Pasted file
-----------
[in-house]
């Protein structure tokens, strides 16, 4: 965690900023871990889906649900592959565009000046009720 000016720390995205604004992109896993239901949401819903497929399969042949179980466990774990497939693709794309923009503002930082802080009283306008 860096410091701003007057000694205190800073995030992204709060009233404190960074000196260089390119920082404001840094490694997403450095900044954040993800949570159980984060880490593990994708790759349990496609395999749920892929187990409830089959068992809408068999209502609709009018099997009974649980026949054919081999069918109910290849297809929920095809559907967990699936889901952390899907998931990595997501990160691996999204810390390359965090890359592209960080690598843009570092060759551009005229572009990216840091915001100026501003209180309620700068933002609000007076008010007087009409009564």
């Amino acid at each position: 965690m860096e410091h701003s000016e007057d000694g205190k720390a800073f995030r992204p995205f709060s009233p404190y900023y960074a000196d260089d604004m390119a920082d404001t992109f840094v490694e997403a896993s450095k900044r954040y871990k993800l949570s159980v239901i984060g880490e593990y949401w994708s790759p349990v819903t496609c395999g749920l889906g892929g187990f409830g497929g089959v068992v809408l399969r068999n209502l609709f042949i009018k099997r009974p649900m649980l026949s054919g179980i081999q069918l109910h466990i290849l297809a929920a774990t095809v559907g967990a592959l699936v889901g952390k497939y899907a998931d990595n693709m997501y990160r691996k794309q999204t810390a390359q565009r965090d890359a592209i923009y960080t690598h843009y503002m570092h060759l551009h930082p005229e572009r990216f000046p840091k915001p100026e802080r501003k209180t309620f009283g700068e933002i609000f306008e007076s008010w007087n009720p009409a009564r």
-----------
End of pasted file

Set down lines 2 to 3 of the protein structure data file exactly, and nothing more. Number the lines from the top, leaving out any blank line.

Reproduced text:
């Protein structure tokens, strides 16, 4: 965690900023871990889906649900592959565009000046009720 000016720390995205604004992109896993239901949401819903497929399969042949179980466990774990497939693709794309923009503002930082802080009283306008 860096410091701003007057000694205190800073995030992204709060009233404190960074000196260089390119920082404001840094490694997403450095900044954040993800949570159980984060880490593990994708790759349990496609395999749920892929187990409830089959068992809408068999209502609709009018099997009974649980026949054919081999069918109910290849297809929920095809559907967990699936889901952390899907998931990595997501990160691996999204810390390359965090890359592209960080690598843009570092060759551009005229572009990216840091915001100026501003209180309620700068933002609000007076008010007087009409009564």
């Amino acid at each position: 965690m860096e410091h701003s000016e007057d000694g205190k720390a800073f995030r992204p995205f709060s009233p404190y900023y960074a000196d260089d604004m390119a920082d404001t992109f840094v490694e997403a896993s450095k900044r954040y871990k993800l949570s159980v239901i984060g880490e593990y949401w994708s790759p349990v819903t496609c395999g749920l889906g892929g187990f409830g497929g089959v068992v809408l399969r068999n209502l609709f042949i009018k099997r009974p649900m649980l026949s054919g179980i081999q069918l109910h466990i290849l297809a929920a774990t095809v559907g967990a592959l699936v889901g952390k497939y899907a998931d990595n693709m997501y990160r691996k794309q999204t810390a390359q565009r965090d890359a592209i923009y960080t690598h843009y503002m570092h060759l551009h930082p005229e572009r990216f000046p840091k915001p100026e802080r501003k209180t309620f009283g700068e933002i609000f306008e007076s008010w007087n009720p009409a009564r």